There are many players to take into account when shipping goods from one place to another. Shipping Lines, Agents, Freight Forwarders, Customs Brokers; the list goes on and can be quite daunting but it is unlikely you will need All of them on an individual basis.
You may be sending your goods by Land, Air or Sea, it may have time restraints, it may only be the odd Carton or Pallet or perhaps a Full Container Load (FCL). Either way you’ll need a Logistics Company to assist.
Here we will aim to explain the main process for shipping goods from one point to another but would always recommend a phone call should you need further clarity or would like to utilise our services.
THE 7 STEPS OF SHIPPING
A Puzzle Box Waiting to be Opened!
There are effectively 5 physical steps and 2 documentation steps for the movement of goods with every shipment. Export Haulage, Export Customs, Origin Handling, Freight, Destination Handling, Import Customs, Import Haulage. There are costs related to each step and to avoid delays and any unnecessary charges these costs should be agreed prior to shipping, whether they are to be paid by the Shipper or the Consignee.
The first move will always be shipping the goods from the shippers premises to either the Forwarders Depot (In the case of LCL – Less Than Container Load) or direct to the Port of Export (In the case of FCL – Full Container Load). LCL cargo requires that the goods be delivered into a receiving depot in order for the forwarder to load the cargo into a container and then move the fully loaded container to the quay. For FCL containers the shipper will either have the container on site and load it themselves for export or they will have the goods shipped to a forwarders depot where they will arrange the loading.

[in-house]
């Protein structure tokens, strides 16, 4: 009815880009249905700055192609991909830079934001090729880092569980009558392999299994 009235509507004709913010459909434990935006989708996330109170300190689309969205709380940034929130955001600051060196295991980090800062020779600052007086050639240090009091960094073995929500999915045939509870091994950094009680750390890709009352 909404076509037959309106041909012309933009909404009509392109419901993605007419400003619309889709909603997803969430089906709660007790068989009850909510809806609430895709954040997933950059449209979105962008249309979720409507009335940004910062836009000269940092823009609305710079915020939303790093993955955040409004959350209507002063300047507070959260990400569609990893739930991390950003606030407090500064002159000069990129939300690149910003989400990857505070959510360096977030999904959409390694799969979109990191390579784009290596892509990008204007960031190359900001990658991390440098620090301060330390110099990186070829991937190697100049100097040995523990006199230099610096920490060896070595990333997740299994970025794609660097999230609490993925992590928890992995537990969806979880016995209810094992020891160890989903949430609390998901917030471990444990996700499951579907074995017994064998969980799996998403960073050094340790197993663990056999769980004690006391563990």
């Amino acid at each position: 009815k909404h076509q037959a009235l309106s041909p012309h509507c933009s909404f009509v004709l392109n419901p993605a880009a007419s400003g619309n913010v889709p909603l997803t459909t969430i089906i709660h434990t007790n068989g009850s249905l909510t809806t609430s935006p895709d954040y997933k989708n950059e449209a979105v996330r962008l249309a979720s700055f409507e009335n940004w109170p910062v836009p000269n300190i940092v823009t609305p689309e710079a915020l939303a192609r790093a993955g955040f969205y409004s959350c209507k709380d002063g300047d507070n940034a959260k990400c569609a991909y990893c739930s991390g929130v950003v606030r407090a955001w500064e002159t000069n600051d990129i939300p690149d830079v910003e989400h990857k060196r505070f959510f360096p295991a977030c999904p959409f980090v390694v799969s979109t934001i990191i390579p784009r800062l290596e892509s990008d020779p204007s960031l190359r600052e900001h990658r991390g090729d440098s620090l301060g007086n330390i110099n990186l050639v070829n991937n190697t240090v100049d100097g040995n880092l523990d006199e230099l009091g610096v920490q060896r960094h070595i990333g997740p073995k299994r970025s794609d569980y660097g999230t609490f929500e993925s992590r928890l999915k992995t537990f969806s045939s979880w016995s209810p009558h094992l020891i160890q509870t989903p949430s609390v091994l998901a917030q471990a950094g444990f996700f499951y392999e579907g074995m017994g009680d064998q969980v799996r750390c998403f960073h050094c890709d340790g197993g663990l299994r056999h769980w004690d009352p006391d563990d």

The goods will typically move via road and/or rail and it will be agreed ahead of time as to whether the shipper is responsible for arranging this, or the consignee. A shipper would be able to liaise with local transport companies whereas if the consignee was arranging this they would use a freight forwarder who would offer the full routing.
Export Customs Clearance
In order for goods to leave a country customs formalities must take place and meet regulatory requirements. Customs clearance is a transaction whereby a declaration is made and required documents are submitted to the appropriate customs authorities. This can only be arranged by companies that hold valid customs licences.
This will usually be the freight forwarder themselves, or an appointed Agent.
Some shippers may have their own broker who may arrange the customs process but take no further part in the shipment. This step must be completed before the goods are allowed to leave the country of origin (CofO). If the process is completed by a broker outside of the forwarders control then this is likely required before the goods even arrive at the forwarders respective depot.
There are many processes that fall under the ‘origin handling’ bracket, all of which will be arranged and sorted by the appointed forwarder(s). This would include handling of the freight, consolidation (For LCL Cargo) and the terminal handling at the port of export to name a few. The agreement will have already been made as to whether the charges are paid for by the Shipper or the Consignee. Should the shipper pay the charges they may also have their own forwarder/agent to handle all processes at origin, leaving the customers appointed forwarder to take charge from when the shipping line have the container loaded and on its way.